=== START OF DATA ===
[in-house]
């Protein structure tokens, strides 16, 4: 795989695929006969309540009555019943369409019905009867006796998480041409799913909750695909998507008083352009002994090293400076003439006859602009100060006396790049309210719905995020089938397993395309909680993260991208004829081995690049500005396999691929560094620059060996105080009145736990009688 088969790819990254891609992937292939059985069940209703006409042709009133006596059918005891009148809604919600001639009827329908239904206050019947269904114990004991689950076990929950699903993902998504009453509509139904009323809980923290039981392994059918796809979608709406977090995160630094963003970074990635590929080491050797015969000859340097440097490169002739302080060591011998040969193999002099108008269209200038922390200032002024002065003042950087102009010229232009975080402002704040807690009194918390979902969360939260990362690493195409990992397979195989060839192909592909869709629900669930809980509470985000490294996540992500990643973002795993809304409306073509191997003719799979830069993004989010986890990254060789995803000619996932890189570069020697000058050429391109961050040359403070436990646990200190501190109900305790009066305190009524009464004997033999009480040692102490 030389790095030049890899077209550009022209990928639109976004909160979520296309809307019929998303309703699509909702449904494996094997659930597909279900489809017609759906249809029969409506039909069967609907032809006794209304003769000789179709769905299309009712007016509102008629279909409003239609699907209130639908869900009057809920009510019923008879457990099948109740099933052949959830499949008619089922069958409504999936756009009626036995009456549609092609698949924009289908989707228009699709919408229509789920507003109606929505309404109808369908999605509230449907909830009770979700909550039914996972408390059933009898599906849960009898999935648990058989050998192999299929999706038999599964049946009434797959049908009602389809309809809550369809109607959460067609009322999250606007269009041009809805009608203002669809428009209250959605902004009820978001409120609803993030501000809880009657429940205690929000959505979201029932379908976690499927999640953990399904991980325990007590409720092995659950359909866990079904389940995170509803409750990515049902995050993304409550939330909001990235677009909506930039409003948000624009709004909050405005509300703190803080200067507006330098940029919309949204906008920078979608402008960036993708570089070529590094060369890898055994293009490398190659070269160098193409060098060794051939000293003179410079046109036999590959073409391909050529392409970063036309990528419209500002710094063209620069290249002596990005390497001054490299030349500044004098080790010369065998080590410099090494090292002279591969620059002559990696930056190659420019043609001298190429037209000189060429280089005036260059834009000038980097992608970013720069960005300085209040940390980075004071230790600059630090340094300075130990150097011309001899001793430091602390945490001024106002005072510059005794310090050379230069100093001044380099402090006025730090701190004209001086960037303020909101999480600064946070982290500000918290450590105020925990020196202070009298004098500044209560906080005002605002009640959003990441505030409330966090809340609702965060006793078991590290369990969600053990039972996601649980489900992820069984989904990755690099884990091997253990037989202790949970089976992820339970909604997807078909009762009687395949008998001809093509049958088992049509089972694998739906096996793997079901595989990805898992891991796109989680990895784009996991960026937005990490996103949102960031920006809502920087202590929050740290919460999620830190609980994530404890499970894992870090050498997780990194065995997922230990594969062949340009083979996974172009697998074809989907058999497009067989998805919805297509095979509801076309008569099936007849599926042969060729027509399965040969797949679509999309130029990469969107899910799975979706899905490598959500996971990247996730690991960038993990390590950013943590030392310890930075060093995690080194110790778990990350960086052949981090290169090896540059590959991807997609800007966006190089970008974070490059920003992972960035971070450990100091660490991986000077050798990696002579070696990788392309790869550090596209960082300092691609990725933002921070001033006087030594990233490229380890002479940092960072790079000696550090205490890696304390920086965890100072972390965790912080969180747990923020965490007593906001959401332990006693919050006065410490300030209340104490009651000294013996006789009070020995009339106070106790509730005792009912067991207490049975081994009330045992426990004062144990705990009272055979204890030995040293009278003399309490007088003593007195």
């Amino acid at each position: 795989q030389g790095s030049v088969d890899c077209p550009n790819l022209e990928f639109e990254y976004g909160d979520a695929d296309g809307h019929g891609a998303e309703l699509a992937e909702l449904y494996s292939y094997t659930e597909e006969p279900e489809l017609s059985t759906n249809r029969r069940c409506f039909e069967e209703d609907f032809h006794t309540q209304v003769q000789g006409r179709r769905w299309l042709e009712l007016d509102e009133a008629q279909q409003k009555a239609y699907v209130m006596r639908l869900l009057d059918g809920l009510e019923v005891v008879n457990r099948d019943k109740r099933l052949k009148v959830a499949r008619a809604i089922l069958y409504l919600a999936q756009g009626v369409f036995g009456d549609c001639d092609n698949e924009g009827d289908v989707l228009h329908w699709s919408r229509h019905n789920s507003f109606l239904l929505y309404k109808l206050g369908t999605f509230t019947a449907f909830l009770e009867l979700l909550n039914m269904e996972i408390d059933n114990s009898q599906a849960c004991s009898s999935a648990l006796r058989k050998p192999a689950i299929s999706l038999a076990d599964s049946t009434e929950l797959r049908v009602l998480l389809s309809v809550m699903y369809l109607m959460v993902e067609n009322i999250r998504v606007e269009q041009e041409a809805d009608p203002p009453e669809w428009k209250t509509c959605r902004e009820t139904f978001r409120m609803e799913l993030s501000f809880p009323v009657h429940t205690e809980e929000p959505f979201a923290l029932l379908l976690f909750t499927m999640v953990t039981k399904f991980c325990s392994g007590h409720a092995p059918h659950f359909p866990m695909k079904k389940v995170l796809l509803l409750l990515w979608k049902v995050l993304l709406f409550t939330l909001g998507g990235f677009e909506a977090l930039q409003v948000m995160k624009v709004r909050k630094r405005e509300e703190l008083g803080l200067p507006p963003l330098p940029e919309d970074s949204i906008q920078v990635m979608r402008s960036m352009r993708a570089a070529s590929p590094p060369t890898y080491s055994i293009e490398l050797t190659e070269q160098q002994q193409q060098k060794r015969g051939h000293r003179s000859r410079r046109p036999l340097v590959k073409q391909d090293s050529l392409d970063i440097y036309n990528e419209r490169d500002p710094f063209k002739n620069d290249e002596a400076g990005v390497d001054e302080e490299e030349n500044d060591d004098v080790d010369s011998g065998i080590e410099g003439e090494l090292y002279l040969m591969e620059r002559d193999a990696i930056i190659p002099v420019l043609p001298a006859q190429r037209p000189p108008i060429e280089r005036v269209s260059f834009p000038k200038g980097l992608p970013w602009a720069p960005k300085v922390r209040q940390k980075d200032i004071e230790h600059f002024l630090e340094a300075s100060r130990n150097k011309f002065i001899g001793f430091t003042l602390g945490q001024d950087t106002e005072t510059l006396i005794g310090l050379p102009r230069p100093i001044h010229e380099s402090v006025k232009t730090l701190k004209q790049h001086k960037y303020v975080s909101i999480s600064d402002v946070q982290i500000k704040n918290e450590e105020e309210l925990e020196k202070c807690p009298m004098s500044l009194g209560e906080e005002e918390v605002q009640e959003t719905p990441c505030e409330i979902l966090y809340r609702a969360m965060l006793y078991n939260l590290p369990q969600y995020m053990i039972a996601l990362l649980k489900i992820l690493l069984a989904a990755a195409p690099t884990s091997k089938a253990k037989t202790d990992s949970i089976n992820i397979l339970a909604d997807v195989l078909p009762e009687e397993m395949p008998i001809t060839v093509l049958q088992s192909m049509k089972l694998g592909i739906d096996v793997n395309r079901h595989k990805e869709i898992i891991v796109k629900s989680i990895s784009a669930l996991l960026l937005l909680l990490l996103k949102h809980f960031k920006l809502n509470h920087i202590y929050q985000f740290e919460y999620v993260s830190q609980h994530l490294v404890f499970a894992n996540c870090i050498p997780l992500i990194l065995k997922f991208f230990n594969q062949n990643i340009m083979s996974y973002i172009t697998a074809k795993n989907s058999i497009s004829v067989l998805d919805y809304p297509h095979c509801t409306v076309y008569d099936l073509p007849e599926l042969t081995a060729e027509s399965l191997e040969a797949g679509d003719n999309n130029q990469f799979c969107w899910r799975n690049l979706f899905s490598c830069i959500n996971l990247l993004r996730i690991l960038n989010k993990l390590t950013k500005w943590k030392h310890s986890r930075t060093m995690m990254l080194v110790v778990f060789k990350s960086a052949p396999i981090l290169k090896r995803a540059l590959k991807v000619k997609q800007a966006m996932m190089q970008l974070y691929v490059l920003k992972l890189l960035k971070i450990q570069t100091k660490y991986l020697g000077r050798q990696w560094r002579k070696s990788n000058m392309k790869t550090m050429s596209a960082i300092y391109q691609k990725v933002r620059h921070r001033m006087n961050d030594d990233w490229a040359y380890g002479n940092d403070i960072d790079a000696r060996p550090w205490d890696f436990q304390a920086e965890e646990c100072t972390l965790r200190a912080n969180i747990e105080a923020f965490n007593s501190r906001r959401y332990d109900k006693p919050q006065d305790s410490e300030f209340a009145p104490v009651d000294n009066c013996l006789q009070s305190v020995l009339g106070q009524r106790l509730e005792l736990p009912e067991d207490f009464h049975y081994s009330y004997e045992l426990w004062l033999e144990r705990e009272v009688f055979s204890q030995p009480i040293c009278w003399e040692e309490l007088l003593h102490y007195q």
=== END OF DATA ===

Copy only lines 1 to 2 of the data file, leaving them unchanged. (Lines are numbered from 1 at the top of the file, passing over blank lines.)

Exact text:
[in-house]
């Protein structure tokens, strides 16, 4: 795989695929006969309540009555019943369409019905009867006796998480041409799913909750695909998507008083352009002994090293400076003439006859602009100060006396790049309210719905995020089938397993395309909680993260991208004829081995690049500005396999691929560094620059060996105080009145736990009688 088969790819990254891609992937292939059985069940209703006409042709009133006596059918005891009148809604919600001639009827329908239904206050019947269904114990004991689950076990929950699903993902998504009453509509139904009323809980923290039981392994059918796809979608709406977090995160630094963003970074990635590929080491050797015969000859340097440097490169002739302080060591011998040969193999002099108008269209200038922390200032002024002065003042950087102009010229232009975080402002704040807690009194918390979902969360939260990362690493195409990992397979195989060839192909592909869709629900669930809980509470985000490294996540992500990643973002795993809304409306073509191997003719799979830069993004989010986890990254060789995803000619996932890189570069020697000058050429391109961050040359403070436990646990200190501190109900305790009066305190009524009464004997033999009480040692102490 030389790095030049890899077209550009022209990928639109976004909160979520296309809307019929998303309703699509909702449904494996094997659930597909279900489809017609759906249809029969409506039909069967609907032809006794209304003769000789179709769905299309009712007016509102008629279909409003239609699907209130639908869900009057809920009510019923008879457990099948109740099933052949959830499949008619089922069958409504999936756009009626036995009456549609092609698949924009289908989707228009699709919408229509789920507003109606929505309404109808369908999605509230449907909830009770979700909550039914996972408390059933009898599906849960009898999935648990058989050998192999299929999706038999599964049946009434797959049908009602389809309809809550369809109607959460067609009322999250606007269009041009809805009608203002669809428009209250959605902004009820978001409120609803993030501000809880009657429940205690929000959505979201029932379908976690499927999640953990399904991980325990007590409720092995659950359909866990079904389940995170509803409750990515049902995050993304409550939330909001990235677009909506930039409003948000624009709004909050405005509300703190803080200067507006330098940029919309949204906008920078979608402008960036993708570089070529590094060369890898055994293009490398190659070269160098193409060098060794051939000293003179410079046109036999590959073409391909050529392409970063036309990528419209500002710094063209620069290249002596990005390497001054490299030349500044004098080790010369065998080590410099090494090292002279591969620059002559990696930056190659420019043609001298190429037209000189060429280089005036260059834009000038980097992608970013720069960005300085209040940390980075004071230790600059630090340094300075130990150097011309001899001793430091602390945490001024106002005072510059005794310090050379230069100093001044380099402090006025730090701190004209001086960037303020909101999480600064946070982290500000918290450590105020925990020196202070009298004098500044209560906080005002605002009640959003990441505030409330966090809340609702965060006793078991590290369990969600053990039972996601649980489900992820069984989904990755690099884990091997253990037989202790949970089976992820339970909604997807078909009762009687395949008998001809093509049958088992049509089972694998739906096996793997079901595989990805898992891991796109989680990895784009996991960026937005990490996103949102960031920006809502920087202590929050740290919460999620830190609980994530404890499970894992870090050498997780990194065995997922230990594969062949340009083979996974172009697998074809989907058999497009067989998805919805297509095979509801076309008569099936007849599926042969060729027509399965040969797949679509999309130029990469969107899910799975979706899905490598959500996971990247996730690991960038993990390590950013943590030392310890930075060093995690080194110790778990990350960086052949981090290169090896540059590959991807997609800007966006190089970008974070490059920003992972960035971070450990100091660490991986000077050798990696002579070696990788392309790869550090596209960082300092691609990725933002921070001033006087030594990233490229380890002479940092960072790079000696550090205490890696304390920086965890100072972390965790912080969180747990923020965490007593906001959401332990006693919050006065410490300030209340104490009651000294013996006789009070020995009339106070106790509730005792009912067991207490049975081994009330045992426990004062144990705990009272055979204890030995040293009278003399309490007088003593007195």